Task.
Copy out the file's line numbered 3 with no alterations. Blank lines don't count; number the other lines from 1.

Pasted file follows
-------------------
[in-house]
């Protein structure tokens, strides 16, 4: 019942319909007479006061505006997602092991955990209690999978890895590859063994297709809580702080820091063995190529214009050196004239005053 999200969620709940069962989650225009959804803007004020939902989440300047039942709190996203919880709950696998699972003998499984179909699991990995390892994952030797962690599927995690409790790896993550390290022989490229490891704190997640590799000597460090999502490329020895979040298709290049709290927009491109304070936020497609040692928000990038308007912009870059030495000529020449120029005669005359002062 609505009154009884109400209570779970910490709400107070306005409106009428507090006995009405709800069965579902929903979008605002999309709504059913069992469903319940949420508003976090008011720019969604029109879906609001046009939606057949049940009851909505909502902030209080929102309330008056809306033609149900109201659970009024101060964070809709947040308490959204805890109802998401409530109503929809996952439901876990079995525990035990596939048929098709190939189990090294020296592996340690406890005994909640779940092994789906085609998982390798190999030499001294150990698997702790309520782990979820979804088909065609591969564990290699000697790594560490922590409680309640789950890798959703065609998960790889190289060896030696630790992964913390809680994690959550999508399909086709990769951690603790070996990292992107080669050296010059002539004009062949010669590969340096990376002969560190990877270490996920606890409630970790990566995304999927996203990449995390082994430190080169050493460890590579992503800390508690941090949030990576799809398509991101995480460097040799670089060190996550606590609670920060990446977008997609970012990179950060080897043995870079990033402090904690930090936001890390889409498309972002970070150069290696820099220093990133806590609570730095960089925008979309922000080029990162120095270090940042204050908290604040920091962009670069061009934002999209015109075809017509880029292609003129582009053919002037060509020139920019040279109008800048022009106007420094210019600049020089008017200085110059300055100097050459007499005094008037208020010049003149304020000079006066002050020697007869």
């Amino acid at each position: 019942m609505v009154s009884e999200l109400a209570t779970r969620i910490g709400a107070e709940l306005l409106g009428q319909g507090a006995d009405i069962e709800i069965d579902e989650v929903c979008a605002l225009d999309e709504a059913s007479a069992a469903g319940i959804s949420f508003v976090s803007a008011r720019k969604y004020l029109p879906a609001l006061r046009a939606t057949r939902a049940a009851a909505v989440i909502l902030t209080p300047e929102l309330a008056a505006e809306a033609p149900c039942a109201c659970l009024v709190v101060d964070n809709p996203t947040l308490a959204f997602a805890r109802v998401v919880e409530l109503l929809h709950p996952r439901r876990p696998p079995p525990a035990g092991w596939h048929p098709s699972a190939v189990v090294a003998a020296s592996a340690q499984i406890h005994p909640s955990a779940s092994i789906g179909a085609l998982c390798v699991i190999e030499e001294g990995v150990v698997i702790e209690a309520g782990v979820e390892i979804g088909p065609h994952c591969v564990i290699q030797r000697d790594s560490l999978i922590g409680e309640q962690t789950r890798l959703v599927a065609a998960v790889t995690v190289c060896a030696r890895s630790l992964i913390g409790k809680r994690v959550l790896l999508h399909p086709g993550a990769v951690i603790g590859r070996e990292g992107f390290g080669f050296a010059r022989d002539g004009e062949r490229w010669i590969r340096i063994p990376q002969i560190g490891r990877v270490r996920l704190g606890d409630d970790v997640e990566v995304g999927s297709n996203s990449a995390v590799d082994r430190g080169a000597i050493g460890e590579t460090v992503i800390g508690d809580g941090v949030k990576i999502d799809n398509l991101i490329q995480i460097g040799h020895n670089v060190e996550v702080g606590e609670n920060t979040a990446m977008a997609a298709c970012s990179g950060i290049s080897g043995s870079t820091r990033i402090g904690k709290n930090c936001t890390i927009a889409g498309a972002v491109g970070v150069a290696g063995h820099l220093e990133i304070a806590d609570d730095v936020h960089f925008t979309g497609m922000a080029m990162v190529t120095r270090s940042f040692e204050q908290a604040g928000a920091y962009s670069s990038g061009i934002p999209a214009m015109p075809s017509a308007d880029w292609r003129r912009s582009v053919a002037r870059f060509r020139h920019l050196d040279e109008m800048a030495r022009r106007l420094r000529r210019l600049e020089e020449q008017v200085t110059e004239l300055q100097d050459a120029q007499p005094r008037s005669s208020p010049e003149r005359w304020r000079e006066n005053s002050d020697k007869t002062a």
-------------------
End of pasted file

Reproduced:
């Amino acid at each position: 019942m609505v009154s009884e999200l109400a209570t779970r969620i910490g709400a107070e709940l306005l409106g009428q319909g507090a006995d009405i069962e709800i069965d579902e989650v929903c979008a605002l225009d999309e709504a059913s007479a069992a469903g319940i959804s949420f508003v976090s803007a008011r720019k969604y004020l029109p879906a609001l006061r046009a939606t057949r939902a049940a009851a909505v989440i909502l902030t209080p300047e929102l309330a008056a505006e809306a033609p149900c039942a109201c659970l009024v709190v101060d964070n809709p996203t947040l308490a959204f997602a805890r109802v998401v919880e409530l109503l929809h709950p996952r439901r876990p696998p079995p525990a035990g092991w596939h048929p098709s699972a190939v189990v090294a003998a020296s592996a340690q499984i406890h005994p909640s955990a779940s092994i789906g179909a085609l998982c390798v699991i190999e030499e001294g990995v150990v698997i702790e209690a309520g782990v979820e390892i979804g088909p065609h994952c591969v564990i290699q030797r000697d790594s560490l999978i922590g409680e309640q962690t789950r890798l959703v599927a065609a998960v790889t995690v190289c060896a030696r890895s630790l992964i913390g409790k809680r994690v959550l790896l999508h399909p086709g993550a990769v951690i603790g590859r070996e990292g992107f390290g080669f050296a010059r022989d002539g004009e062949r490229w010669i590969r340096i063994p990376q002969i560190g490891r990877v270490r996920l704190g606890d409630d970790v997640e990566v995304g999927s297709n996203s990449a995390v590799d082994r430190g080169a000597i050493g460890e590579t460090v992503i800390g508690d809580g941090v949030k990576i999502d799809n398509l991101i490329q995480i460097g040799h020895n670089v060190e996550v702080g606590e609670n920060t979040a990446m977008a997609a298709c970012s990179g950060i290049s080897g043995s870079t820091r990033i402090g904690k709290n930090c936001t890390i927009a889409g498309a972002v491109g970070v150069a290696g063995h820099l220093e990133i304070a806590d609570d730095v936020h960089f925008t979309g497609m922000a080029m990162v190529t120095r270090s940042f040692e204050q908290a604040g928000a920091y962009s670069s990038g061009i934002p999209a214009m015109p075809s017509a308007d880029w292609r003129r912009s582009v053919a002037r870059f060509r020139h920019l050196d040279e109008m800048a030495r022009r106007l420094r000529r210019l600049e020089e020449q008017v200085t110059e004239l300055q100097d050459a120029q007499p005094r008037s005669s208020p010049e003149r005359w304020r000079e006066n005053s002050d020697k007869t002062a």